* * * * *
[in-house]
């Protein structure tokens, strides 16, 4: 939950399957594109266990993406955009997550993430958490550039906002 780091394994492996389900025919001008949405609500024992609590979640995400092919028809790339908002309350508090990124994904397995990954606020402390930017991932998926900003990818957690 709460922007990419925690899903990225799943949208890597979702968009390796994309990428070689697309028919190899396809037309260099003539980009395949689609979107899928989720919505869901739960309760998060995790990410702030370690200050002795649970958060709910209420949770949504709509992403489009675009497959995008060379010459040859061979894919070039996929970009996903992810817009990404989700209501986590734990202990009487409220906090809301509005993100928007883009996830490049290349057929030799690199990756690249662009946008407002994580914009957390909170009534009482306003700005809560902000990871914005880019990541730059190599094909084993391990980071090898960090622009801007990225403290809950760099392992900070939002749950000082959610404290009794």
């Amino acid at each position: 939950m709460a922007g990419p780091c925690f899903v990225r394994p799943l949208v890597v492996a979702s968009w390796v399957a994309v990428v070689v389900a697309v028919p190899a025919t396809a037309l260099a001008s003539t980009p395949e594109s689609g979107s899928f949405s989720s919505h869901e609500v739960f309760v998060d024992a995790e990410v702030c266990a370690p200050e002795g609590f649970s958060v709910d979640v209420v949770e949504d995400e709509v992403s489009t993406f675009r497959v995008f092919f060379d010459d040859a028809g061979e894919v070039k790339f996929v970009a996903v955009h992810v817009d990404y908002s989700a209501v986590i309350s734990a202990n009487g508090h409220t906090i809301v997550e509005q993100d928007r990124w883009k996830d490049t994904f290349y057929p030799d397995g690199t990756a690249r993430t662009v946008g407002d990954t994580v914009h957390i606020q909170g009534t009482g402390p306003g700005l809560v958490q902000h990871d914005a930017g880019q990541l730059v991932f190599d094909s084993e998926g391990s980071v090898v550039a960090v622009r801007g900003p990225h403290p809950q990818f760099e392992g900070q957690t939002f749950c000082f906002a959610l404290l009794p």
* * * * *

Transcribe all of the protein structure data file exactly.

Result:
[in-house]
């Protein structure tokens, strides 16, 4: 939950399957594109266990993406955009997550993430958490550039906002 780091394994492996389900025919001008949405609500024992609590979640995400092919028809790339908002309350508090990124994904397995990954606020402390930017991932998926900003990818957690 709460922007990419925690899903990225799943949208890597979702968009390796994309990428070689697309028919190899396809037309260099003539980009395949689609979107899928989720919505869901739960309760998060995790990410702030370690200050002795649970958060709910209420949770949504709509992403489009675009497959995008060379010459040859061979894919070039996929970009996903992810817009990404989700209501986590734990202990009487409220906090809301509005993100928007883009996830490049290349057929030799690199990756690249662009946008407002994580914009957390909170009534009482306003700005809560902000990871914005880019990541730059190599094909084993391990980071090898960090622009801007990225403290809950760099392992900070939002749950000082959610404290009794």
């Amino acid at each position: 939950m709460a922007g990419p780091c925690f899903v990225r394994p799943l949208v890597v492996a979702s968009w390796v399957a994309v990428v070689v389900a697309v028919p190899a025919t396809a037309l260099a001008s003539t980009p395949e594109s689609g979107s899928f949405s989720s919505h869901e609500v739960f309760v998060d024992a995790e990410v702030c266990a370690p200050e002795g609590f649970s958060v709910d979640v209420v949770e949504d995400e709509v992403s489009t993406f675009r497959v995008f092919f060379d010459d040859a028809g061979e894919v070039k790339f996929v970009a996903v955009h992810v817009d990404y908002s989700a209501v986590i309350s734990a202990n009487g508090h409220t906090i809301v997550e509005q993100d928007r990124w883009k996830d490049t994904f290349y057929p030799d397995g690199t990756a690249r993430t662009v946008g407002d990954t994580v914009h957390i606020q909170g009534t009482g402390p306003g700005l809560v958490q902000h990871d914005a930017g880019q990541l730059v991932f190599d094909s084993e998926g391990s980071v090898v550039a960090v622009r801007g900003p990225h403290p809950q990818f760099e392992g900070q957690t939002f749950c000082f906002a959610l404290l009794p």